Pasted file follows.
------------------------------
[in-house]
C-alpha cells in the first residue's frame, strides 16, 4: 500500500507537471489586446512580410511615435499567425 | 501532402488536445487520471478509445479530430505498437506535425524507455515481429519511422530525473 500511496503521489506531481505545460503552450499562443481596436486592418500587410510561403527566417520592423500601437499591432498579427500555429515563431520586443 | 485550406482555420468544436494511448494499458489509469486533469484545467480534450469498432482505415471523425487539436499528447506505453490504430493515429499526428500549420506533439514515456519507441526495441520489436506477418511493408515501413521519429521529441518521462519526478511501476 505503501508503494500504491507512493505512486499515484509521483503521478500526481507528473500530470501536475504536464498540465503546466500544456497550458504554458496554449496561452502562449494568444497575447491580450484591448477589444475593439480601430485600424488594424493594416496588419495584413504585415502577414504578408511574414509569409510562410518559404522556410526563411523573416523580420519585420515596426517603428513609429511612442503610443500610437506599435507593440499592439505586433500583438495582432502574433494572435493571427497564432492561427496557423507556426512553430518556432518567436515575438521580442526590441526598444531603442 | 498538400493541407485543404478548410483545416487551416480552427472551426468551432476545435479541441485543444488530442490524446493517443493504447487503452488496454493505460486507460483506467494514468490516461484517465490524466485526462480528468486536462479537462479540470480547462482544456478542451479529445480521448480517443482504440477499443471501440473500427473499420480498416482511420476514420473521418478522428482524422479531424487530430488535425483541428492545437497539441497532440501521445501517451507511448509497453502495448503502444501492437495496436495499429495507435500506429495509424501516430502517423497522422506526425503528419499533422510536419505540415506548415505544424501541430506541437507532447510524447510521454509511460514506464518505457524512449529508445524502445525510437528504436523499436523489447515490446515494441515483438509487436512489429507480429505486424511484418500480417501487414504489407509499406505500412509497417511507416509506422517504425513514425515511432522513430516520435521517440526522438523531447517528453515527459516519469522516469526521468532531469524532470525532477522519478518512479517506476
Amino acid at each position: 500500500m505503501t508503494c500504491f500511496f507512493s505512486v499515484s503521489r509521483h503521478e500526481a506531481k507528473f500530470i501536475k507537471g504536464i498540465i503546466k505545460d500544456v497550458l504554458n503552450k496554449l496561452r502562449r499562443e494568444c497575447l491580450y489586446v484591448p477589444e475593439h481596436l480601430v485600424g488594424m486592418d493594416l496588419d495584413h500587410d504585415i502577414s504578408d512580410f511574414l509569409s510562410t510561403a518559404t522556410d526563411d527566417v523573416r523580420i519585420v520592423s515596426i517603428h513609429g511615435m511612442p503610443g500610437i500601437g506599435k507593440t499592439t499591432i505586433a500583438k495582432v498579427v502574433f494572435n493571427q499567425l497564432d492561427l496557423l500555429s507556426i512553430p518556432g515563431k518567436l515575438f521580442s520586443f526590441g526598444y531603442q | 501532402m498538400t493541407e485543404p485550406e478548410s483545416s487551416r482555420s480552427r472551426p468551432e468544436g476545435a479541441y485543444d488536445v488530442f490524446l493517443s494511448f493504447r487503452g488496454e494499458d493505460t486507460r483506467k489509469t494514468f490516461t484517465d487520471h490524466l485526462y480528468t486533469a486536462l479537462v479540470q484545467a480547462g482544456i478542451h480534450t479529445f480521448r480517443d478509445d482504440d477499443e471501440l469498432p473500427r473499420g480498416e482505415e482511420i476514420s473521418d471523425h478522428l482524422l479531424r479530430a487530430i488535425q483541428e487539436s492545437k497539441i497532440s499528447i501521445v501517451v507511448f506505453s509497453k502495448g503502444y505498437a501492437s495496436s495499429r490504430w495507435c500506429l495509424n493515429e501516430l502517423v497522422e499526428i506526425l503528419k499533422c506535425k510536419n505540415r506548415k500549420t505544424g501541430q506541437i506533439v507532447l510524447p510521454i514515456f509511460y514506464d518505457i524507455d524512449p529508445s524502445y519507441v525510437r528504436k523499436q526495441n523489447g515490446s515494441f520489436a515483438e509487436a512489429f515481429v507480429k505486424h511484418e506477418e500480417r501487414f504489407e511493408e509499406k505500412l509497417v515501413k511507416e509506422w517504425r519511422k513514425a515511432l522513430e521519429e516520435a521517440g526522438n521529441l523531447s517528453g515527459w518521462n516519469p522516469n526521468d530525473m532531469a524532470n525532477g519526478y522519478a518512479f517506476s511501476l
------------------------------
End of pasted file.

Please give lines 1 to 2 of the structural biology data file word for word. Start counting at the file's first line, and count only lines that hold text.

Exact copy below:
[in-house]
C-alpha cells in the first residue's frame, strides 16, 4: 500500500507537471489586446512580410511615435499567425 | 501532402488536445487520471478509445479530430505498437506535425524507455515481429519511422530525473 500511496503521489506531481505545460503552450499562443481596436486592418500587410510561403527566417520592423500601437499591432498579427500555429515563431520586443 | 485550406482555420468544436494511448494499458489509469486533469484545467480534450469498432482505415471523425487539436499528447506505453490504430493515429499526428500549420506533439514515456519507441526495441520489436506477418511493408515501413521519429521529441518521462519526478511501476 505503501508503494500504491507512493505512486499515484509521483503521478500526481507528473500530470501536475504536464498540465503546466500544456497550458504554458496554449496561452502562449494568444497575447491580450484591448477589444475593439480601430485600424488594424493594416496588419495584413504585415502577414504578408511574414509569409510562410518559404522556410526563411523573416523580420519585420515596426517603428513609429511612442503610443500610437506599435507593440499592439505586433500583438495582432502574433494572435493571427497564432492561427496557423507556426512553430518556432518567436515575438521580442526590441526598444531603442 | 498538400493541407485543404478548410483545416487551416480552427472551426468551432476545435479541441485543444488530442490524446493517443493504447487503452488496454493505460486507460483506467494514468490516461484517465490524466485526462480528468486536462479537462479540470480547462482544456478542451479529445480521448480517443482504440477499443471501440473500427473499420480498416482511420476514420473521418478522428482524422479531424487530430488535425483541428492545437497539441497532440501521445501517451507511448509497453502495448503502444501492437495496436495499429495507435500506429495509424501516430502517423497522422506526425503528419499533422510536419505540415506548415505544424501541430506541437507532447510524447510521454509511460514506464518505457524512449529508445524502445525510437528504436523499436523489447515490446515494441515483438509487436512489429507480429505486424511484418500480417501487414504489407509499406505500412509497417511507416509506422517504425513514425515511432522513430516520435521517440526522438523531447517528453515527459516519469522516469526521468532531469524532470525532477522519478518512479517506476